- International honours for Olympic coach Barrow
- Hall of Fame honours for SA legend Sally Little
- Blitzboks off to a great start with Ugandan whitewash
- Banyana going all out to bag bronze in Cameroon
- Powell opts for experience at Dubai Sevens
- First IGT Tour win for Arnoldi at Centurion
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- Ace SA duo in series triumph Down Under
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- Banyana gear up for Ghana after going down to Nigeria
Hunter pipped in fourth stage
- Updated: July 8, 2010
By Mark Etheridge
Robbie Hunter was right up there at the death in Wednesday’s fourth stage of what is turning out to be a gruelling Tour de France.
The South African rider was in contention till the last few metres as the sprinters battled for line honours on the easiest stage of the tour thus far.
It was a shortish 153.5-kilometre ride, between Cambrai and Reims, with no killer hills and more importantly, no killer cobbles to put a spoke in the wheel.
As matters turned out veteran Italian Petacchi got his nose ahead to take his second stage win of the tour.
He clocked 3hr 34min 55sec for the stage with Hunter and his Garmin-Transitions teammate Julien Dean fifth and second respectively.
After the testing and bone-jarring joust with the cobble-ridden stage on Tuesday, most of the leading contenders for the yellow jersey were content to give their bodies something of a rest on Wednesday.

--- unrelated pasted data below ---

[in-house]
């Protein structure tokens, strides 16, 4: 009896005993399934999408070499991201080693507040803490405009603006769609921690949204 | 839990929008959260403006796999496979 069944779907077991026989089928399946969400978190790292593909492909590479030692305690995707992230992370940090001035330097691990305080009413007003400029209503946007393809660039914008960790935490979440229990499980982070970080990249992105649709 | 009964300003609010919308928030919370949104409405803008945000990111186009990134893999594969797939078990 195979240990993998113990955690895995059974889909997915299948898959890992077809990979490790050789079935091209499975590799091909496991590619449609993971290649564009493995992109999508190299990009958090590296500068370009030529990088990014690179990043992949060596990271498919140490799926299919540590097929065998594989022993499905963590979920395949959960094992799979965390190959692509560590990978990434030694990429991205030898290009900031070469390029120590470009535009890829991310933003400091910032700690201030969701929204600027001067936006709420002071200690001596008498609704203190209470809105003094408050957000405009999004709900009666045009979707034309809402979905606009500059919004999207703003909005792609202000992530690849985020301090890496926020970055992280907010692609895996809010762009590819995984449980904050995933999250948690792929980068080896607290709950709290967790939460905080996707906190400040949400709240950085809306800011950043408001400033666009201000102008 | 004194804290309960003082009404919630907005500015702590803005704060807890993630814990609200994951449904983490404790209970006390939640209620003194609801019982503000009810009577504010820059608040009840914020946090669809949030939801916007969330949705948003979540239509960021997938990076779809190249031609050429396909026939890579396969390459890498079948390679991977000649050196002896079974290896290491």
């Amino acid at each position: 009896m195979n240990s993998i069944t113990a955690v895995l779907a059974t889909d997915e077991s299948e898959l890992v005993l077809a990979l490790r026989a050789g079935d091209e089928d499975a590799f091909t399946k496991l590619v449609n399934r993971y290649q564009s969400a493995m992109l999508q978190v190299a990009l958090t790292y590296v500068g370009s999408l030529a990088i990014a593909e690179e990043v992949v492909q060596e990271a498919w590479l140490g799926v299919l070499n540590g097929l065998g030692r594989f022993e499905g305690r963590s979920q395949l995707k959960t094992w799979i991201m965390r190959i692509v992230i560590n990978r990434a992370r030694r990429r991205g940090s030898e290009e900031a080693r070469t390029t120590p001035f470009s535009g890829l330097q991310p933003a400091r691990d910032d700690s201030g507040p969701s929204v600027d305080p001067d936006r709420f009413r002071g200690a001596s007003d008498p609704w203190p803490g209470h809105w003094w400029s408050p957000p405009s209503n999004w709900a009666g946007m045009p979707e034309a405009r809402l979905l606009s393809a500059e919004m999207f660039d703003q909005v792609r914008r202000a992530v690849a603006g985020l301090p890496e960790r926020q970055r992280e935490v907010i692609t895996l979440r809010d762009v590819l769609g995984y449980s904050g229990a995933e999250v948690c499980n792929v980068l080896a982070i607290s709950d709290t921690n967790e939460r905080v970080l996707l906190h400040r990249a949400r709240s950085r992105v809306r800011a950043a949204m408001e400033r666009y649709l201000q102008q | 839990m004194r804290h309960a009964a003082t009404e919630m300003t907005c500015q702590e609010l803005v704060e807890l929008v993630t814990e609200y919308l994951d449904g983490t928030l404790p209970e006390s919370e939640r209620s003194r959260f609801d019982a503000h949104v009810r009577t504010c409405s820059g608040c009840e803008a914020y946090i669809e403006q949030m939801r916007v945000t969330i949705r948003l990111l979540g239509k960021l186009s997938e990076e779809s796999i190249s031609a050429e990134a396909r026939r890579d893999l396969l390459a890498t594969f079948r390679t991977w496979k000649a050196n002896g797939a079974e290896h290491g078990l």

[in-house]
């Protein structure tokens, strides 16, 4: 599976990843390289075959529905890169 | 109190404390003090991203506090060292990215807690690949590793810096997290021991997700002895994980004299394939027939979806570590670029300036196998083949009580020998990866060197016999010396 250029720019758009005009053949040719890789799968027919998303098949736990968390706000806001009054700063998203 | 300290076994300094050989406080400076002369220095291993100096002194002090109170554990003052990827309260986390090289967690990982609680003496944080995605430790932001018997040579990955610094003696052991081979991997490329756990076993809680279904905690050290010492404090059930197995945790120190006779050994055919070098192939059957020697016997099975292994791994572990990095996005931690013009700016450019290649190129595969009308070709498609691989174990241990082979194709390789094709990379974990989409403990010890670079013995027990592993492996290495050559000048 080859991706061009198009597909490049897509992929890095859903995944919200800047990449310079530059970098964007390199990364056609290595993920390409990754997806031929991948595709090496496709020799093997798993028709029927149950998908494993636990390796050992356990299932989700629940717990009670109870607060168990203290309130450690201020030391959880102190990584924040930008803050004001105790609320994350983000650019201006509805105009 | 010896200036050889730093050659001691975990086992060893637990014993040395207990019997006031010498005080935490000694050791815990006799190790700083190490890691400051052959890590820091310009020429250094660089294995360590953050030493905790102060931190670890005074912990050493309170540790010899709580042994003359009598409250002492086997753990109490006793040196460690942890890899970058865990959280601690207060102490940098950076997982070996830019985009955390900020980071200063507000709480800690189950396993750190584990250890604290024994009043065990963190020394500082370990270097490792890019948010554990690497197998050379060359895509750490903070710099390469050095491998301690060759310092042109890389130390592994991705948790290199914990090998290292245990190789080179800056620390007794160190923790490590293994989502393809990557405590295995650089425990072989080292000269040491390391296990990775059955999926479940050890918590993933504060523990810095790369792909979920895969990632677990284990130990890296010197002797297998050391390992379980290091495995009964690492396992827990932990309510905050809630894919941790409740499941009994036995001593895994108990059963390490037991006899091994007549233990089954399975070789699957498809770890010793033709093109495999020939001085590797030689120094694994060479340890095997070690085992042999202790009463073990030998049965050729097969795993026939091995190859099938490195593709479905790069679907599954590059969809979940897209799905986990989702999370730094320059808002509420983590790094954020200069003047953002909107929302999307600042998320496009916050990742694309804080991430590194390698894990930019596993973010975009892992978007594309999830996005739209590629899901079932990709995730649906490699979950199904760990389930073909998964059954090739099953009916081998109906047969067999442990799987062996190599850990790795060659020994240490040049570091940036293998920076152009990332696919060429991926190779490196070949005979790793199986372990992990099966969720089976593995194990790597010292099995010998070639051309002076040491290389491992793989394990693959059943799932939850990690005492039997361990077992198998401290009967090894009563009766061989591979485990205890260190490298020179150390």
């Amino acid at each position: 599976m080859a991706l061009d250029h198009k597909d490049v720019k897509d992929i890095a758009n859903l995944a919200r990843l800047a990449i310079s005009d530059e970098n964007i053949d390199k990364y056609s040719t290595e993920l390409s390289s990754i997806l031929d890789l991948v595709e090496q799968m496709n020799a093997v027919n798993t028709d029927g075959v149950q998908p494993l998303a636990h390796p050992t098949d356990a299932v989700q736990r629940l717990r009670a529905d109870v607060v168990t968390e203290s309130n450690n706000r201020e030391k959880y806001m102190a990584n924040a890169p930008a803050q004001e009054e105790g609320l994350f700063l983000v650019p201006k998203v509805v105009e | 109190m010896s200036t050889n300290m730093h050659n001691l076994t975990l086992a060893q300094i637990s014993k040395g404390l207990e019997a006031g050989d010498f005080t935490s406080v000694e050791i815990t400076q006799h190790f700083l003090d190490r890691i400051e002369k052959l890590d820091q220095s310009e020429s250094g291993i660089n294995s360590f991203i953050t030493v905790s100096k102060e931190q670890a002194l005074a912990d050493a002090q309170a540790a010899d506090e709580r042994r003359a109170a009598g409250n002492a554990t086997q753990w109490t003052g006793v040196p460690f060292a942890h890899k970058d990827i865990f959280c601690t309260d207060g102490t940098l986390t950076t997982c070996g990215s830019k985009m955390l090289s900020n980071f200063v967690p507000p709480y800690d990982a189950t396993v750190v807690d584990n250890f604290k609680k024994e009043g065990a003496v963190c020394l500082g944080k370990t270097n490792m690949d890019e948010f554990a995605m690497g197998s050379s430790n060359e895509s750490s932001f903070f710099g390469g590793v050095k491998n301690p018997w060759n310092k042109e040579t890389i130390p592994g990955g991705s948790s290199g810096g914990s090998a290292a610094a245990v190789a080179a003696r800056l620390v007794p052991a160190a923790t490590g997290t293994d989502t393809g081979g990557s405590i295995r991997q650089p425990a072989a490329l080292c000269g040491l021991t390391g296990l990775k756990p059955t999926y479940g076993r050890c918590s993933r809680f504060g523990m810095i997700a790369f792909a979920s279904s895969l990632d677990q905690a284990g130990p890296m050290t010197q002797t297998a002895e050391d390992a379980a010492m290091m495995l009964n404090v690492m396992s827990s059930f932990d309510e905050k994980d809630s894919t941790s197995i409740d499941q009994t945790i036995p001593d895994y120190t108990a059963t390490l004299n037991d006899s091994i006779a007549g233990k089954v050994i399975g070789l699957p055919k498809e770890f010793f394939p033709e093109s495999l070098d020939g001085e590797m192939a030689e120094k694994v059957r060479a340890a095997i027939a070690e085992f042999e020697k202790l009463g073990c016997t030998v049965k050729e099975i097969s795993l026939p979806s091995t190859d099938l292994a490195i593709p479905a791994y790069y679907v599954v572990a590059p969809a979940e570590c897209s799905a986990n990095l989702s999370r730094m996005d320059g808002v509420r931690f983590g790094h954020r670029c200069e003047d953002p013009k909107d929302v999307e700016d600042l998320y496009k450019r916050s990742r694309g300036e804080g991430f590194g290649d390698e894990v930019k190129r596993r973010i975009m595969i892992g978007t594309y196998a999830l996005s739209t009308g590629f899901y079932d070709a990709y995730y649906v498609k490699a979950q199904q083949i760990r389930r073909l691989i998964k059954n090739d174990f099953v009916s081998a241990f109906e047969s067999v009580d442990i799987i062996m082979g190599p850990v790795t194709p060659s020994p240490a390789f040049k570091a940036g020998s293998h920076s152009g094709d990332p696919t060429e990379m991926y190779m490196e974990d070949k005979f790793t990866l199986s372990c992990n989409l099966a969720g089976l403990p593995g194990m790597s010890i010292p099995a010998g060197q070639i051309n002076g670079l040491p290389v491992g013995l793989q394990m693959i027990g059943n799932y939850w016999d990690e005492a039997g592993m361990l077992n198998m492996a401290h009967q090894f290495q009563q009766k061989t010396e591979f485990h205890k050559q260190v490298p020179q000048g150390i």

But it was still the turn of the seasoned riders to get their place in the sun. Of the first five riders, only Edvald Boasson of Norway was under 30, with
Hunter next youngest (33) and Lampre-Farneses Vini’s Petacchi top of the pile at a ripe old 36.
Such was the bunch finish of the stage that the first 163 of the 189 who finished the stage, were given the same time as Petacchi.
Despite missing out on the stage victory, Hunter and Dean can take solace from the fact that Garmin-Transitions now head the team standings.
There wasn’t much change in the General Classification (GC) with Team Saxo Bank’s Fabian Cancellara still holding a 23sec advantage over Geraint Thomas and a further 13sec over Cadel Evans.
Defending champion Alberto Contador is ninth (+1:40), seven-time winner Lance Armstrong (+2:30).
For all his efforts yesterday, Hunter moved just one spot up the GC to 107th, 8:57 off the pace.
Hunter said on his Twitter feed after the race: “Disappointed a bit today… really felt I had the legs to win. Lost Jd (Julian Dean) 1km to go when he went forward. So I had to come from far back. “Thanks to Ty (Tyler Farrar) & Jd for trying to help me. Think if I was on Jd’s wheel I would have won.. oh well we fight another day!!!!!!!”
Hunter was involved in an altercation with Tour debutant Jakob Fuglsang of Team Saxo Bank in Tuesday’s cobbled-stage but defended his actions on Wednesday. “We’re all here to race. Just because they’re on the front trying to get on the cobbles first doesn’t mean we can’t try either. That’s the way it is. And, he’s got no right to put his hands on me,” he told AFP agency.
Thursday’s fifth stage is a 187.5km ride from Epernay to Montargis, the first time the tour has visited the town in five years and it with no huge hills lurking looks set to end in another sprint finish.